Person-Centered Communication for Nursing Home Residents With Dementia: Four Communication Analysis Methods

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Abstract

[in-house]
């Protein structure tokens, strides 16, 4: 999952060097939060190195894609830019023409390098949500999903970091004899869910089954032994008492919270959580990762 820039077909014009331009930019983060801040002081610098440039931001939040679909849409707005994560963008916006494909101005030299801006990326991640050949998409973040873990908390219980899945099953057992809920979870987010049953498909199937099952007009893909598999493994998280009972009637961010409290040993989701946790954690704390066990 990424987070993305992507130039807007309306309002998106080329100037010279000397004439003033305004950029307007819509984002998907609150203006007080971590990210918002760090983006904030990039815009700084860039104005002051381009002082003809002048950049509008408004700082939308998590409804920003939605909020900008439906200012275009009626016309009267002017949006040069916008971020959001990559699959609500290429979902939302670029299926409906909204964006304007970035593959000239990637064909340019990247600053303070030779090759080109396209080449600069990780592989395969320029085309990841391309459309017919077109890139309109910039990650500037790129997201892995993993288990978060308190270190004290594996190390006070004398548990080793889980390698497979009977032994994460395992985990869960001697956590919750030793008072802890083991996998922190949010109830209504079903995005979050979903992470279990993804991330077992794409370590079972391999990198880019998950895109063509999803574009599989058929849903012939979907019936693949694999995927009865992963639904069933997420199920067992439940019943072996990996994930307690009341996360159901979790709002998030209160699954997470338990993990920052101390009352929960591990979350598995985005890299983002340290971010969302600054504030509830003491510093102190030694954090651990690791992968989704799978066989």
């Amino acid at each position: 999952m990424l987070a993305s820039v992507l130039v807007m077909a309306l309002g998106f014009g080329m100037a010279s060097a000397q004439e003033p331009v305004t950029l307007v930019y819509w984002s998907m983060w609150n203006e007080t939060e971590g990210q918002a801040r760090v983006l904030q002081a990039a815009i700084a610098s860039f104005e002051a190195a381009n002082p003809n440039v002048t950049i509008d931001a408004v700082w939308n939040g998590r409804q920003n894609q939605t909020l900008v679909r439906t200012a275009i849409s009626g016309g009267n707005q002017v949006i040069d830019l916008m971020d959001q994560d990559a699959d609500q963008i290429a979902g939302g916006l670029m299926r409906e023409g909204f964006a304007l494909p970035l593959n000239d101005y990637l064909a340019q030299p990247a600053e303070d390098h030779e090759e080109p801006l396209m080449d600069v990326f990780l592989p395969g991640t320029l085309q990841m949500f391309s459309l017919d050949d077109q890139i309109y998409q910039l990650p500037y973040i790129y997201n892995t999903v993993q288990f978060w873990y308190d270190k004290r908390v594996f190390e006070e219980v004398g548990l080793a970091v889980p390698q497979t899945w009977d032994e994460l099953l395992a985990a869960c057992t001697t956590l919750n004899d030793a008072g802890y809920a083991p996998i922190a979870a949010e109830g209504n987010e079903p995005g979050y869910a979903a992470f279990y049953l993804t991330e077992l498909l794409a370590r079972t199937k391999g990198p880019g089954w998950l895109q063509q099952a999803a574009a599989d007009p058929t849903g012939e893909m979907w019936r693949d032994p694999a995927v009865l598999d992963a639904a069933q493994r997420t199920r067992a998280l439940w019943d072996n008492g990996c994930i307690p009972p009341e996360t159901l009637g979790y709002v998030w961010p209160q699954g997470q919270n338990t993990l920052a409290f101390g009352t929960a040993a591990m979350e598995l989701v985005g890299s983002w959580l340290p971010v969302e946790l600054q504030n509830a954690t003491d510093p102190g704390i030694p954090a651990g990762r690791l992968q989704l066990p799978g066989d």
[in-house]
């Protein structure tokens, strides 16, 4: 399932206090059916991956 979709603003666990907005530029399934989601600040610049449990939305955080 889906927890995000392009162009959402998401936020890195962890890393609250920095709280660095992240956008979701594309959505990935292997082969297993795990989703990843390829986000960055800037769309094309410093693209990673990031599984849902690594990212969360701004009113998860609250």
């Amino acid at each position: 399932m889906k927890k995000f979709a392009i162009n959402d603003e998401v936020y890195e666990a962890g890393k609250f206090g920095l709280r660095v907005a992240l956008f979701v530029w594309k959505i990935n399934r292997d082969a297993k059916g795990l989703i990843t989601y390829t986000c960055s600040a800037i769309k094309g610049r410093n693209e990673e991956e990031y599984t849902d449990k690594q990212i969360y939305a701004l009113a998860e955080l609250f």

Person-centered communication recognizes the individual as a person and responds to the individual’s feelings, preferences, and needs. This secondary analysis tested four interdisciplinary strategies to measure changes in person-centered communication used by nursing home staff following an intervention. Thirty-nine nursing assistants were recruited from 11 nursing homes and participated in the three-session Changing Talk communication training. Video recordings were collected at baseline, immediately postintervention, and at 3-month follow-up. Staff communication was analyzed using behavioral, psycholinguistic, and emotional tone coding of elderspeak communication and content analysis of communication topics. Sign rank test was used to compare postintervention changes for each measure of communication. Postintervention improvements in communication occurred for each measure; however, the changes were statistically significant only for behavioral and psycholinguistic measures. Methods and results for each communication measure were compared. Implications for future research and use of measures of person-centered communication as a tool to improve care are discussed.

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